X-Message-Number: 3728
Date: Sun, 22 Jan 1995 21:28:29 -0800
From: John K Clark <>
Subject: SCI.CRYONICS Uploading


"Bruce Zimov" <>  Wrote :
		>Most of your points about interpretation are pretty old.
Yes, most good philosophy is.
		>the Quantum effects are not going to bail you out of the
		>logical problem  of identity. 
I don't think quantum effects have anything to do with identity
and I am sure they can't give individuality to atoms. The first
philosopher to examine the principle of "The Identity Of
Indiscernibles" was Leibniz 300 years ago. He said that if there
is no way to find a difference between two things then they are
identical and switching the position of the objects does not
change the physical state of the system. Until the 20th century
this idea had no observable consequences because nobody could
find two things exactly alike. Things changed dramatically when
it was discovered that  atoms have no scratches on them to tell
them apart. The foundation of modern physics is the idea of
Exchange Forces ,a direct consequence of The Identity Of
Indiscernibles. It has been confirmed experimentally many times
in many different ways, for instance, it correctly predicts that
all particles will fall into two categories. The wave shape of
two identical particles with integer spin ( like the photon)
will be an even  function , if the spin is non integer ( like
the electron) it will be an odd wave function. 

If you insist on giving individuality to quantum particles that have 
no internal structure you'd have to throw out most of the work done in
physics in the last 70 years, both theoretical and experimental. 
Trying to develop a theory of consciousness based on position is
a bad idea, so bad it's not even wrong. Where does consciousness
exist? Where does "red" exist or "fast" or the number "12"?
These questions have no answer because they make no sense.
		 >if we are only information then an external interpreter is
		 >required  to "read" the processes.
Not if Moravec is correct but I'm far from certain he is. I
always thought of the physical brain or it's logical equivalent
as the interpreter, still, it's an intriguing idea and I look
forward to reading his new book.
		>As for the Turing test, EEG tests can be more indicative of
		>conscious brain activity than behavior
I'm glad I'm living in this day and age, just 40 years ago,
before the invention of the EEG I would have no way of knowing
if my fellow man was conscious or not. They may have written,
acted and talked intelligently or even brilliantly but that's of
trivial importance telling me nothing of their internal
experience. Today I know other people are conscious, because
today I can look at squiggles on a graph. I think the best way
for us to understand each others philosophic ideas is to
exchange EEG's , that will work much better than language or
some  other behavior.
	       >I also think that EEG traces should be run on brains in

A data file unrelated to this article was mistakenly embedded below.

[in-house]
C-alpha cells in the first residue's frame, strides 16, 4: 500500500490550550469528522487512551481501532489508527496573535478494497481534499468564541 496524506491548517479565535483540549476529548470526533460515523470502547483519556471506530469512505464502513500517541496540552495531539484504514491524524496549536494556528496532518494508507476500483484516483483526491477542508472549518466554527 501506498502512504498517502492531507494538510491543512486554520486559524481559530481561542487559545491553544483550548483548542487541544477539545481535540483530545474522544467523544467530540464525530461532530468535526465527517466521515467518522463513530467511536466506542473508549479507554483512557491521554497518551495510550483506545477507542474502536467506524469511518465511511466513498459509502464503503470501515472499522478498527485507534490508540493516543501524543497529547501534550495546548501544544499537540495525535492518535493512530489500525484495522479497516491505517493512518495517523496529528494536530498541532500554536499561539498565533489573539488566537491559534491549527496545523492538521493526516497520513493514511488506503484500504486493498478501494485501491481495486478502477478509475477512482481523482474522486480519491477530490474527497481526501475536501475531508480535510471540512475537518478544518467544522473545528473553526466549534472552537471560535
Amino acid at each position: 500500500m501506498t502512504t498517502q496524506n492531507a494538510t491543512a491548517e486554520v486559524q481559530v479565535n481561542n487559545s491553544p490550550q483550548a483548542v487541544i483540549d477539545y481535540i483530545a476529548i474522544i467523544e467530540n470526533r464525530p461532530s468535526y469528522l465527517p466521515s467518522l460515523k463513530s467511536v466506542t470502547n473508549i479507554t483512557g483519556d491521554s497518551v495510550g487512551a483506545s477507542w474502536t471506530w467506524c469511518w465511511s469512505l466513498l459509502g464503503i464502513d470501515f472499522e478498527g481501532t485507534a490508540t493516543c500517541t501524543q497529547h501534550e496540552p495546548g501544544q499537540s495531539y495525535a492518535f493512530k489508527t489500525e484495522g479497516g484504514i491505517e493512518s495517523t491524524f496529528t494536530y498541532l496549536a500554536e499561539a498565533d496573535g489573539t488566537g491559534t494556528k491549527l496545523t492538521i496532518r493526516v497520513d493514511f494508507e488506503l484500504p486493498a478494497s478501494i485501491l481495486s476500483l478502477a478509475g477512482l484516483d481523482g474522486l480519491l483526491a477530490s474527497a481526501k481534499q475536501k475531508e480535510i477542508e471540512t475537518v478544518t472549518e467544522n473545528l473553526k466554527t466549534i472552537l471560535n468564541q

>cryonic suspension 
Why? We know what the result would be, a flat line. I hope your
not suggesting that a brain cooled to liquid nitrogen
temperatures is still conscious because that's loony.

I haven't read Parfit and if your quote is a good example  of
his writing I don't intent to start, but maybe he was just
having a bad day. This entire debate  is whether the subjective
experience (not my body or brain) of my Replica is "numerically"
Identical to my own or not. Parfit takes it as a given that
they are not and then  pretends he proved it. All he talks about
are objects, subjective  experience is not an objet thus I am
not an object. I don't care a hoot  in hell about objects.

- From Parfit  REASON AND PERSONS p.201:  

		>I and my Replica are qualitatively identical, or exactly
		>alike. But, we may not be numerically identical, or one 
		>and the same person.
Oh I see, we are  "identical"  and " exactly alike" but not the "same". 
	       >Similarly, two white billiard balls are not
	       >numerically but may be  qualitatively identical. 
If I give you one and it's impossible to tell even in theory
which is which then it's silly to worry that you might have
gotten the wrong one. 
	      >If I paint one of these balls red, it will not now be 
	      >qualitatively identical to itself yesterday.  But the red ball
	      >that I see now and the white ball that I painted red
	      >are numerically identical. They are one and the same ball.
And if every atom that was in the ball yesterday was replaced by
new ones,  as happens constantly  in our bodies, would it still
be the same ball ?
	     >We merely mean that this person's character has
	     >changed. This numerically identical person is now qualitatively
MERELY!!! The person's character is the only thing that's 
important. By "person" I mean subjective experience, Parfit
means a few hundred pounds of protoplasm. This quote convinces
me that his "numerical" identity  idea is a dead end and not a
useful concept.
			      John K Clark               

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